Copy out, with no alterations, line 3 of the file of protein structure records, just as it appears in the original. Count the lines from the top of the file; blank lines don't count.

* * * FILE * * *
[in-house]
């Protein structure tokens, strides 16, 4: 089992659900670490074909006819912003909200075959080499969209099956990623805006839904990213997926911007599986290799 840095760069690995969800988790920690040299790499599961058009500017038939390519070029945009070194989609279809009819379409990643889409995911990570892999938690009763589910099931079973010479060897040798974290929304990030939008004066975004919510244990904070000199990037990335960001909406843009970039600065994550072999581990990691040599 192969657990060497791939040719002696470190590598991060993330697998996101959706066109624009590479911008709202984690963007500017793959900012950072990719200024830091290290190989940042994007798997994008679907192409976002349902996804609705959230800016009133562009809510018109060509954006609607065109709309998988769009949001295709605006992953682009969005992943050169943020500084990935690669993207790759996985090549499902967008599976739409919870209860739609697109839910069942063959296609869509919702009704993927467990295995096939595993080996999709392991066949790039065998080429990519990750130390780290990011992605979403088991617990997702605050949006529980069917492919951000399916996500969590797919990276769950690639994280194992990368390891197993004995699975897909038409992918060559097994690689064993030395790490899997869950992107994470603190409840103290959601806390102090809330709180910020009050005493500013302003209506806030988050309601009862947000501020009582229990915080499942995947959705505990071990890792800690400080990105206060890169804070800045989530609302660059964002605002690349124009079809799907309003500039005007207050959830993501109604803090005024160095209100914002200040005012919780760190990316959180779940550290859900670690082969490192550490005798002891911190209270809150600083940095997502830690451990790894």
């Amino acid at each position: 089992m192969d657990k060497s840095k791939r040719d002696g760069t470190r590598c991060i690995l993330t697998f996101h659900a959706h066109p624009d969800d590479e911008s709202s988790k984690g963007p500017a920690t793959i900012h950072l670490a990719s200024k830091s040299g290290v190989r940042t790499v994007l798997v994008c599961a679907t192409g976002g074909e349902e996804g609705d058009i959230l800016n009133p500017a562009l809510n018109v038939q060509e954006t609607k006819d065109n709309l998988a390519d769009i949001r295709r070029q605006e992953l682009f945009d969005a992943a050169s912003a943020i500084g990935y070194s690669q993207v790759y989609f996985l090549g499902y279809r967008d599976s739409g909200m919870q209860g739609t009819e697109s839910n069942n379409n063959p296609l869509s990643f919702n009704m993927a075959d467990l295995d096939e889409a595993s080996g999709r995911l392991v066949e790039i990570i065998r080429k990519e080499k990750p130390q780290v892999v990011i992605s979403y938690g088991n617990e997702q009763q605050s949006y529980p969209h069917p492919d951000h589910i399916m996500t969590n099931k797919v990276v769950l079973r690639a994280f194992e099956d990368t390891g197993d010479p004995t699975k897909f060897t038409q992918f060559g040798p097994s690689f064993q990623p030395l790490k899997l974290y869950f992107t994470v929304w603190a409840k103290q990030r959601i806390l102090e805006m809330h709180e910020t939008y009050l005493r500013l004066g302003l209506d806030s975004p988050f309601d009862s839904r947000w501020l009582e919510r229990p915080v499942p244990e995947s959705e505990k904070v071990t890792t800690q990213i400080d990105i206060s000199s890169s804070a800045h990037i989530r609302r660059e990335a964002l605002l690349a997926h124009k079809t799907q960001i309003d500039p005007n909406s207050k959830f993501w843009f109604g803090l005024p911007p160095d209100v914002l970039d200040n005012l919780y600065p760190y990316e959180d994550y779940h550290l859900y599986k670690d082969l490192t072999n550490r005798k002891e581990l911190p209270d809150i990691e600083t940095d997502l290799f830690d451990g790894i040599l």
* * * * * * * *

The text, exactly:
């Amino acid at each position: 089992m192969d657990k060497s840095k791939r040719d002696g760069t470190r590598c991060i690995l993330t697998f996101h659900a959706h066109p624009d969800d590479e911008s709202s988790k984690g963007p500017a920690t793959i900012h950072l670490a990719s200024k830091s040299g290290v190989r940042t790499v994007l798997v994008c599961a679907t192409g976002g074909e349902e996804g609705d058009i959230l800016n009133p500017a562009l809510n018109v038939q060509e954006t609607k006819d065109n709309l998988a390519d769009i949001r295709r070029q605006e992953l682009f945009d969005a992943a050169s912003a943020i500084g990935y070194s690669q993207v790759y989609f996985l090549g499902y279809r967008d599976s739409g909200m919870q209860g739609t009819e697109s839910n069942n379409n063959p296609l869509s990643f919702n009704m993927a075959d467990l295995d096939e889409a595993s080996g999709r995911l392991v066949e790039i990570i065998r080429k990519e080499k990750p130390q780290v892999v990011i992605s979403y938690g088991n617990e997702q009763q605050s949006y529980p969209h069917p492919d951000h589910i399916m996500t969590n099931k797919v990276v769950l079973r690639a994280f194992e099956d990368t390891g197993d010479p004995t699975k897909f060897t038409q992918f060559g040798p097994s690689f064993q990623p030395l790490k899997l974290y869950f992107t994470v929304w603190a409840k103290q990030r959601i806390l102090e805006m809330h709180e910020t939008y009050l005493r500013l004066g302003l209506d806030s975004p988050f309601d009862s839904r947000w501020l009582e919510r229990p915080v499942p244990e995947s959705e505990k904070v071990t890792t800690q990213i400080d990105i206060s000199s890169s804070a800045h990037i989530r609302r660059e990335a964002l605002l690349a997926h124009k079809t799907q960001i309003d500039p005007n909406s207050k959830f993501w843009f109604g803090l005024p911007p160095d209100v914002l970039d200040n005012l919780y600065p760190y990316e959180d994550y779940h550290l859900y599986k670690d082969l490192t072999n550490r005798k002891e581990l911190p209270d809150i990691e600083t940095d997502l290799f830690d451990g790894i040599l």